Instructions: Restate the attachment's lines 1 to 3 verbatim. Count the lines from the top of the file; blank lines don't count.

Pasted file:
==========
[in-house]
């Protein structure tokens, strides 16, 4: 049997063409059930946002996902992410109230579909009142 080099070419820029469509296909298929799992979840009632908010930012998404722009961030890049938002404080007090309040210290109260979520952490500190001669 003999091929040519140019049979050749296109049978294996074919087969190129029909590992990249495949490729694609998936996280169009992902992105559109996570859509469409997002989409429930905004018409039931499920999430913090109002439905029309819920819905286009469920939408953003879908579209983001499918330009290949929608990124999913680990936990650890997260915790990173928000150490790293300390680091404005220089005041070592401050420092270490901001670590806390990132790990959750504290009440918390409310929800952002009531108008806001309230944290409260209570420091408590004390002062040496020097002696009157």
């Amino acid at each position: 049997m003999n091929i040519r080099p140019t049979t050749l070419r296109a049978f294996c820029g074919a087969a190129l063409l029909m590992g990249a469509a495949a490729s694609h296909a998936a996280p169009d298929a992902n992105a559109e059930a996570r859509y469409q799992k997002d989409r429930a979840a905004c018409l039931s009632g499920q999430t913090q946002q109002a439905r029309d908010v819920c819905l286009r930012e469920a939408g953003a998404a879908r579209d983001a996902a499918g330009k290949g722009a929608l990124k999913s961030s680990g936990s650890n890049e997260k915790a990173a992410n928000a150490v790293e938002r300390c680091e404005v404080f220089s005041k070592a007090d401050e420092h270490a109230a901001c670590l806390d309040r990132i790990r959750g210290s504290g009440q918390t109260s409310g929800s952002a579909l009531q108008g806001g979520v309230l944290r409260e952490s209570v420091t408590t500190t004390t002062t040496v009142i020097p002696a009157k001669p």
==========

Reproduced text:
[in-house]
């Protein structure tokens, strides 16, 4: 049997063409059930946002996902992410109230579909009142 080099070419820029469509296909298929799992979840009632908010930012998404722009961030890049938002404080007090309040210290109260979520952490500190001669 003999091929040519140019049979050749296109049978294996074919087969190129029909590992990249495949490729694609998936996280169009992902992105559109996570859509469409997002989409429930905004018409039931499920999430913090109002439905029309819920819905286009469920939408953003879908579209983001499918330009290949929608990124999913680990936990650890997260915790990173928000150490790293300390680091404005220089005041070592401050420092270490901001670590806390990132790990959750504290009440918390409310929800952002009531108008806001309230944290409260209570420091408590004390002062040496020097002696009157």
């Amino acid at each position: 049997m003999n091929i040519r080099p140019t049979t050749l070419r296109a049978f294996c820029g074919a087969a190129l063409l029909m590992g990249a469509a495949a490729s694609h296909a998936a996280p169009d298929a992902n992105a559109e059930a996570r859509y469409q799992k997002d989409r429930a979840a905004c018409l039931s009632g499920q999430t913090q946002q109002a439905r029309d908010v819920c819905l286009r930012e469920a939408g953003a998404a879908r579209d983001a996902a499918g330009k290949g722009a929608l990124k999913s961030s680990g936990s650890n890049e997260k915790a990173a992410n928000a150490v790293e938002r300390c680091e404005v404080f220089s005041k070592a007090d401050e420092h270490a109230a901001c670590l806390d309040r990132i790990r959750g210290s504290g009440q918390t109260s409310g929800s952002a579909l009531q108008g806001g979520v309230l944290r409260e952490s209570v420091t408590t500190t004390t002062t040496v009142i020097p002696a009157k001669p």